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Obama contradicts Clinton, calls China an ‘adversary’

President Barack Obama called China an "adversary" of the United States for the first time during tonight’s debate, changing his own administration’s messaging on the U.S.-China relationship and contradicting his own secretary of state. "China is both an adversary, but also a potential partner," Obama said during the debate. "China is doesn’t have to be ...

President Barack Obama called China an "adversary" of the United States for the first time during tonight's debate, changing his own administration's messaging on the U.S.-China relationship and contradicting his own secretary of state.

"China is both an adversary, but also a potential partner," Obama said during the debate.

President Barack Obama called China an "adversary" of the United States for the first time during tonight’s debate, changing his own administration’s messaging on the U.S.-China relationship and contradicting his own secretary of state.

"China is both an adversary, but also a potential partner," Obama said during the debate.

"China is doesn’t have to be an adversary," Romney responded.

Secretary of State Hillary Clinton appears to agree with Romney, not her boss. She’s said on several occasions that China is not an adversary and doesn’t have to become one.

"Now, some believe that China on the rise is, by definition, an adversary. To the contrary, we believe that the United States and China can benefit from and contribute to each other’s successes," Clinton said in one her first speeches in office in 2009.

Apparently one of those "some" people is President Obama.

Still, as the Obama administration has became more wary of China’s actions and intentions, Clinton has avoided calling China an "adversary." Asked last year if China were a "friend, foe, or adversary," she declined to say whether it were any one of the three.

"Well, my hope is that we have a normal relationship, a very positive, cooperative, comprehensive relationship, where in some areas we are going to compete – there’s no doubt about that – but in many areas we’re going to cooperate. And we’ve seen that pattern in the last two years and it’s a pattern that I think reflects the reality and the complexity of our relationship," she said.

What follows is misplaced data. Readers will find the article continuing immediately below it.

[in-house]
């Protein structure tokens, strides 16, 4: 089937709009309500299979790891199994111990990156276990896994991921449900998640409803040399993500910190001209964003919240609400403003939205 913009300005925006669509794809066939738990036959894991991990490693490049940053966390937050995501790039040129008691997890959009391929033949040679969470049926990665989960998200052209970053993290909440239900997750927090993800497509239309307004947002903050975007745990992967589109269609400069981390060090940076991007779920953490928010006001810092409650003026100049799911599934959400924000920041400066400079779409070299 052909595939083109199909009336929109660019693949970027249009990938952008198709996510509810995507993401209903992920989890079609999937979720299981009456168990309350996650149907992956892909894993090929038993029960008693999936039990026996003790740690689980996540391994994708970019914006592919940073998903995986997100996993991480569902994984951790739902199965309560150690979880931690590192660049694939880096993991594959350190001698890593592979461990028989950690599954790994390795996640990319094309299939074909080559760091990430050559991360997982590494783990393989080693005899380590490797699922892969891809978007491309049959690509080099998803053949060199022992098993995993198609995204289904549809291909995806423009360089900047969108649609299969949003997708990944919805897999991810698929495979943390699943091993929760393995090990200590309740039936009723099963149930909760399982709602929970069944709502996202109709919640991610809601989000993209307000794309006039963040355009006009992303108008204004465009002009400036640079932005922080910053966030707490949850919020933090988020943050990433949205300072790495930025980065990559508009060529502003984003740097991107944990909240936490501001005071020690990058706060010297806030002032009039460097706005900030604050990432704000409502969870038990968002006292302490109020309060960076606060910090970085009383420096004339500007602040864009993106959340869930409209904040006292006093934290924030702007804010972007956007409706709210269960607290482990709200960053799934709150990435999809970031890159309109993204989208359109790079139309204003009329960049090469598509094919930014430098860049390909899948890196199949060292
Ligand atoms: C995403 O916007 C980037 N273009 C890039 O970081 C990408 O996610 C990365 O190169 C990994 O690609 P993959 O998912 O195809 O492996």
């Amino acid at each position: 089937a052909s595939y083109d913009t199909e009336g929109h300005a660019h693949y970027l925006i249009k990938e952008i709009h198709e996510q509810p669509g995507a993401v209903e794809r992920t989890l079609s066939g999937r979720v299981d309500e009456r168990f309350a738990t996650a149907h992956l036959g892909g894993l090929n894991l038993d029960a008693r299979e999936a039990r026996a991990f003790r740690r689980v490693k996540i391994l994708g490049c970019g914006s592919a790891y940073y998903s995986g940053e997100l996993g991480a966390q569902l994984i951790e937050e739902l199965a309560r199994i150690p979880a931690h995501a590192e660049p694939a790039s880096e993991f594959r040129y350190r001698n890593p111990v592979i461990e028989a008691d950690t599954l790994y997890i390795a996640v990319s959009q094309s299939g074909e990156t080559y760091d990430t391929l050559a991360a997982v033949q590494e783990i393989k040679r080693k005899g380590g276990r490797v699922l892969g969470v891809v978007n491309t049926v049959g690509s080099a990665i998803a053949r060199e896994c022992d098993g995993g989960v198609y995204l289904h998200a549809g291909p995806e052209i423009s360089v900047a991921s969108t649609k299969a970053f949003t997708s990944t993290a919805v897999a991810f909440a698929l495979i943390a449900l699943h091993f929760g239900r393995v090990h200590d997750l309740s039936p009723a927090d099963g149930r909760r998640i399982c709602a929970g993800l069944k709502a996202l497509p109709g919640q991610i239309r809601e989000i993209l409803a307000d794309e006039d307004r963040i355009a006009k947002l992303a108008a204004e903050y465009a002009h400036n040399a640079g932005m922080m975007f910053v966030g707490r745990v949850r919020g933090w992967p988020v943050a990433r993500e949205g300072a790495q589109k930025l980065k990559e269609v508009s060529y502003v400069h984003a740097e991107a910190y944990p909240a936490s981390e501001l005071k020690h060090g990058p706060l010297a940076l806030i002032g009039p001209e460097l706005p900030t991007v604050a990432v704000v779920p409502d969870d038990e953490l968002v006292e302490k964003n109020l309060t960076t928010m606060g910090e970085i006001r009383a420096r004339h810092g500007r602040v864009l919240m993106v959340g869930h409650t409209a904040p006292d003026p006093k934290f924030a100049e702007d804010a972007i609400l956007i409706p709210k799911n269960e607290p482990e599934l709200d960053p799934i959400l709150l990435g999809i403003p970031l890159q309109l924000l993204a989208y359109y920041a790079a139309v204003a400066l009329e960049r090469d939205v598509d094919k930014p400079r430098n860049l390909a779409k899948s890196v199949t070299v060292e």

Josh Rogin covers national security and foreign policy and writes the daily Web column The Cable. His column appears bi-weekly in the print edition of The Washington Post. He can be reached for comments or tips at josh.rogin@foreignpolicy.com.

Previously, Josh covered defense and foreign policy as a staff writer for Congressional Quarterly, writing extensively on Iraq, Afghanistan, Guantánamo Bay, U.S.-Asia relations, defense budgeting and appropriations, and the defense lobbying and contracting industries. Prior to that, he covered military modernization, cyber warfare, space, and missile defense for Federal Computer Week Magazine. He has also served as Pentagon Staff Reporter for the Asahi Shimbun, Japan's leading daily newspaper, in its Washington, D.C., bureau, where he reported on U.S.-Japan relations, Chinese military modernization, the North Korean nuclear crisis, and more.

A graduate of George Washington University's Elliott School of International Affairs, Josh lived in Yokohama, Japan, and studied at Tokyo's Sophia University. He speaks conversational Japanese and has reported from the region. He has also worked at the House International Relations Committee, the Embassy of Japan, and the Brookings Institution.

Josh's reporting has been featured on CNN, MSNBC, C-Span, CBS, ABC, NPR, WTOP, and several other outlets. He was a 2008-2009 National Press Foundation's Paul Miller Washington Reporting Fellow, 2009 military reporting fellow with the Knight Center for Specialized Journalism and the 2011 recipient of the InterAction Award for Excellence in International Reporting. He hails from Philadelphia and lives in Washington, D.C. Twitter: @joshrogin

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